As if there were not already enough of a clamor for the Falcons to draft South Carolina defensive end Jadeveon Clowney, the hue and cry no doubt gathered even more fuel on Monday.
That was when Clowney ran an official 40 time at the NFL Scouting Combine of 4.53 seconds. It would not be surprising if Falcons wide receiver Roddy White, after nine NFL seasons, doesn’t run that fast anymore.
When Clowney ran an unofficial time of 4.47 seconds, NFL Network analyst Mike Mayock said it was more impressive than when Tennessee Titans running back Chris Johnson set the combine record in that event at 4.24 seconds, considering that Clowney weighs 266 pounds and that the average time last season at Clowney’s position was 4.77 seconds.
Numbers like that only give more ammunition to fans to make their desire known for the Falcons to draft the All-American, though there are other factors impacting the situation — like Clowney himself. He told ESPN.com that he would like Atlanta, which holds the No. 6 pick, to draft him.
"I wish (the Falcons) could trade up for me," he said. "But I hope I don’t fall to No. 6. I like Atlanta — a lot. They’re pretty good. They’ve got some guys from South Carolina on the team, also, and it’s close to home."
He might have been referring to White, who is from South Carolina but played at UAB. Or defensive lineman Cliff Matthews, a seventh-round pick out of South Carolina in 2011, or defensive tackle Travian Robertson, a former Gamecocks’ teammate of Clowney’s who was a seventh-round pick of the Falcons’ in 2012.
So the fans want it, Clowney wants it (under the right circumstances), what about management?
Well, general manager Thomas Dimitroff is not averse to trading up, which would likely be necessary to draft Clowney. Not only did he prove that with his blockbuster deal for Julio Jones in 2011 when he moved up to No. 6 overall but Dimitroff remained faithful to that principle when asked about it at the combine over the weekend.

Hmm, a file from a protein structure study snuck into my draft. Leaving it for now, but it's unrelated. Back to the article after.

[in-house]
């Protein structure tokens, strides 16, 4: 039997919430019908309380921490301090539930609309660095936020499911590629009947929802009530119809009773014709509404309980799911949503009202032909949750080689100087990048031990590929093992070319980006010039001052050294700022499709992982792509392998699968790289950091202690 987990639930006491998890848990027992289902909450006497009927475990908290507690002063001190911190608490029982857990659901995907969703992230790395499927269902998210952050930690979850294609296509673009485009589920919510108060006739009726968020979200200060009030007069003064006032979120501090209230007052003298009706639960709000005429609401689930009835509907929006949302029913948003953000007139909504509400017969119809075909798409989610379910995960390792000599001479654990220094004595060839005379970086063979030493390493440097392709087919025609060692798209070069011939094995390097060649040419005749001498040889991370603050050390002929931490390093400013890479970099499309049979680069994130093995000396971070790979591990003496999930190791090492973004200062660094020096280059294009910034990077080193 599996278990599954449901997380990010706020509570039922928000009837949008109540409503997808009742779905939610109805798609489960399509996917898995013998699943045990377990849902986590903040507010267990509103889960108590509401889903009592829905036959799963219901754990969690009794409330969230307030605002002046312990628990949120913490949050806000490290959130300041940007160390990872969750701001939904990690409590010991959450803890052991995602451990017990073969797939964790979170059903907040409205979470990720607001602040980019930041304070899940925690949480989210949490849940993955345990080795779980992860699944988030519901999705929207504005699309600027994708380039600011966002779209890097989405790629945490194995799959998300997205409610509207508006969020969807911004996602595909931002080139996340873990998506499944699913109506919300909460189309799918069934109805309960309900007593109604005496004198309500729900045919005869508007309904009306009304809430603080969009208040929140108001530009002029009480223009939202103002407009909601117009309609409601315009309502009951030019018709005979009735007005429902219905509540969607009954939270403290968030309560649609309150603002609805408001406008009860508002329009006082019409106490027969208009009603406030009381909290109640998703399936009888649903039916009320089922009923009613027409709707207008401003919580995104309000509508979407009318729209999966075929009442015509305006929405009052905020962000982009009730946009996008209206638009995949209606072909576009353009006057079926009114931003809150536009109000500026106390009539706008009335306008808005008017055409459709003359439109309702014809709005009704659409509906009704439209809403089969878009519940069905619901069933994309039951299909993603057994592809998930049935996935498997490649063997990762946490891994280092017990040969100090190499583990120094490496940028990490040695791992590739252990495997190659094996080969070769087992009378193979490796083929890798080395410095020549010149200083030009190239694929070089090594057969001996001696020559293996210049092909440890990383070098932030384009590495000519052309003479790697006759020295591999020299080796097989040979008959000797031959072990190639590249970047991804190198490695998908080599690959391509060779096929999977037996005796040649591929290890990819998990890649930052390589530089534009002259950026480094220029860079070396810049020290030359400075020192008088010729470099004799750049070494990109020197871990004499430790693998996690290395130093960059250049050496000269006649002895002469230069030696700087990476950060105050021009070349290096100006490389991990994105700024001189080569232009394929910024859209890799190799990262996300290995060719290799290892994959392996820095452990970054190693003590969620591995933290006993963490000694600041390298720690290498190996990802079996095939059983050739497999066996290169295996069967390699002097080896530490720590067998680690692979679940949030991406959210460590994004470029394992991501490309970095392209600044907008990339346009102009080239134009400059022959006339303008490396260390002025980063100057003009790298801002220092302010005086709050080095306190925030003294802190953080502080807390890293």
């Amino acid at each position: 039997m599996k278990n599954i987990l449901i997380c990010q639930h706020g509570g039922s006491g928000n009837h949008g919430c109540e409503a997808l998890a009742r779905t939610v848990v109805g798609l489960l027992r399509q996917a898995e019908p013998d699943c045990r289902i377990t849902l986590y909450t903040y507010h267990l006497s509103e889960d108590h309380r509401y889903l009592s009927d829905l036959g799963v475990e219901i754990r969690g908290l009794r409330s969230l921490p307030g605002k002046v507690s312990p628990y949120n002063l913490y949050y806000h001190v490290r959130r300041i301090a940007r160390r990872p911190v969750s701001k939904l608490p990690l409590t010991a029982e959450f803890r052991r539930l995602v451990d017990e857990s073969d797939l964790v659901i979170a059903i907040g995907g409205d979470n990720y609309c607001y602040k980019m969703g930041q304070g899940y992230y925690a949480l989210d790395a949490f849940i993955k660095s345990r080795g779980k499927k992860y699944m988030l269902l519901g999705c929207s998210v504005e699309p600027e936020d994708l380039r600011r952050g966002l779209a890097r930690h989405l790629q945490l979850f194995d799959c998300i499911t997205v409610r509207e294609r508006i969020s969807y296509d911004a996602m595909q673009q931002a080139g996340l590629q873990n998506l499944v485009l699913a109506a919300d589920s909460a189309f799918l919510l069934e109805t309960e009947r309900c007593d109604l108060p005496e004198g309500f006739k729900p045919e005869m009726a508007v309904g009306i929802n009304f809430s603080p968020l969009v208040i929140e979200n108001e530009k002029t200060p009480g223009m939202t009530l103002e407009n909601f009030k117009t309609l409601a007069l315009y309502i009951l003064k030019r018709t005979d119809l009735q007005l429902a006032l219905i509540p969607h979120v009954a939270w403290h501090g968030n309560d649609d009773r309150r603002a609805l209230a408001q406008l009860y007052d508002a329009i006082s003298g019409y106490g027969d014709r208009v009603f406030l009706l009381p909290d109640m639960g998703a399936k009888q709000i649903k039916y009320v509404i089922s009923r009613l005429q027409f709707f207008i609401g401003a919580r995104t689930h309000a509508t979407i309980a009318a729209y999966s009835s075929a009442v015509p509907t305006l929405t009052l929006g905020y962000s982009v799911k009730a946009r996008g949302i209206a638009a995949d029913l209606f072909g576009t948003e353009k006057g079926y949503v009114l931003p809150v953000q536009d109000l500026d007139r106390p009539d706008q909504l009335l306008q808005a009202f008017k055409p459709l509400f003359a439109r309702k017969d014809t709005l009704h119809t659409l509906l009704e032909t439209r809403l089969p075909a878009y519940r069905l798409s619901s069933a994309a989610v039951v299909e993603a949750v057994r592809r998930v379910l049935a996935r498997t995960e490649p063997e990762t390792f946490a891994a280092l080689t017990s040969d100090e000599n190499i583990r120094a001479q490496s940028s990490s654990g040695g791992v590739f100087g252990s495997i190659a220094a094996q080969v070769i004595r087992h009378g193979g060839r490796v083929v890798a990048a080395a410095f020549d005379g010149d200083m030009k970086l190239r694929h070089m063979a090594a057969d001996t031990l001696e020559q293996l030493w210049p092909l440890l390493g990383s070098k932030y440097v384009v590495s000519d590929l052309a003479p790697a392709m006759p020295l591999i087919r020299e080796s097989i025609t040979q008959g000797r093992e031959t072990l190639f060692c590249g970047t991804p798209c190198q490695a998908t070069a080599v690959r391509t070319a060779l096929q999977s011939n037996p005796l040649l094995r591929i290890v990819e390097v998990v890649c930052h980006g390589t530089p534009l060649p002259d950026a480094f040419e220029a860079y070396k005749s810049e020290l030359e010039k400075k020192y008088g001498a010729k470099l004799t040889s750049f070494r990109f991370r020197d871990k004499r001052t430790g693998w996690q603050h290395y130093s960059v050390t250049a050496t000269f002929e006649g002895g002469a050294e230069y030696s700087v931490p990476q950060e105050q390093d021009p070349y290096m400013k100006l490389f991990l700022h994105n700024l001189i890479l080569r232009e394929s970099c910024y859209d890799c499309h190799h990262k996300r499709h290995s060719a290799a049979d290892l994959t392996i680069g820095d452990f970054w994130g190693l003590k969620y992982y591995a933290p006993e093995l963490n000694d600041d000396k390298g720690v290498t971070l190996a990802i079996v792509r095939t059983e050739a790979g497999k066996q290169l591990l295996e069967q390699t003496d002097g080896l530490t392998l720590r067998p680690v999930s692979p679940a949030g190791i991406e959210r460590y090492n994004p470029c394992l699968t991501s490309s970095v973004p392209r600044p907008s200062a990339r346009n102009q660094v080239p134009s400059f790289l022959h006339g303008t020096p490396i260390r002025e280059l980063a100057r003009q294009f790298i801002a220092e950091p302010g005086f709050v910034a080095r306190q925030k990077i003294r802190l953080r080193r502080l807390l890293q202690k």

"Yes," he said. "I’ve said that from Day 1, since 2008 that I always want to have the light on for business. I never want to be one of those teams that (when) people pick up the phone and they quickly throw the phone back down and hesitate to reach out, thinking that we’re not going to be straight up. I think that’s the biggest thing. Whenever you are able to cultivate trades, it’s about being honest with people in your dealings and I think that we’ve done a nice job of that. We’re always going to be open for business."
The central question is whether the Falcons have fallen in love with Clowney and whether he fits into their plan. The Falcons know they have to get better on the defensive line but does the need to improve on the offensive line outweigh that? They already have $100 million invested in quarterback Matt Ryan. If the offensive line has another season like last one, Ryan will have a hard time making it through 16 games healthy.
If they think they can improve enough via free agency — signing guard-tackle Gabe Carimi last week was a step in that process — and in the later rounds of the draft, then maybe they make the move to trade up for Clowney.
If it’s any comfort, the Falcons have beefed up their front office in the offseason. Last week, they announced the addition of former St. Louis general manager Billy Devaney as a regional scout. Devaney’s drafts included Robert Quinn, whose 19 sacks ranked second in the NFL last season, and Chris Long, who has 50 1/2 career sacks. Earlier, the Falcons added former Kansas City general manager Scott Pioli whose drafts included nose tackle Dontari Poe, a Pro-Bowler last season, and linebacker Justin Houston, the former Georgia Bulldog who made the Pro-Bowl with 11 sacks last season. Houston was a third-round pick.
Perhaps those additions help the Falcons better differentiate a legitimate player from a pretender and whether Clowney — beyond the 40 time and the viral hit from the 2013 Outback Bowl vs. Michigan — is worth such an investment.
"I’ll just say what everybody in the country knows: Jadeveon Clowney is a top-notch talent and he’s going to make a team happy and he’s going to be a legitimate difference-maker in this game," Dimitroff said at the Super Bowl. "The people with the top two picks know that."
Like all NFL general managers, Dimitroff is a poker player. If he wants Clowney as desperately as the fans do, he won’t let on. But the pressure for him to try and do something to take Clowney just got stronger.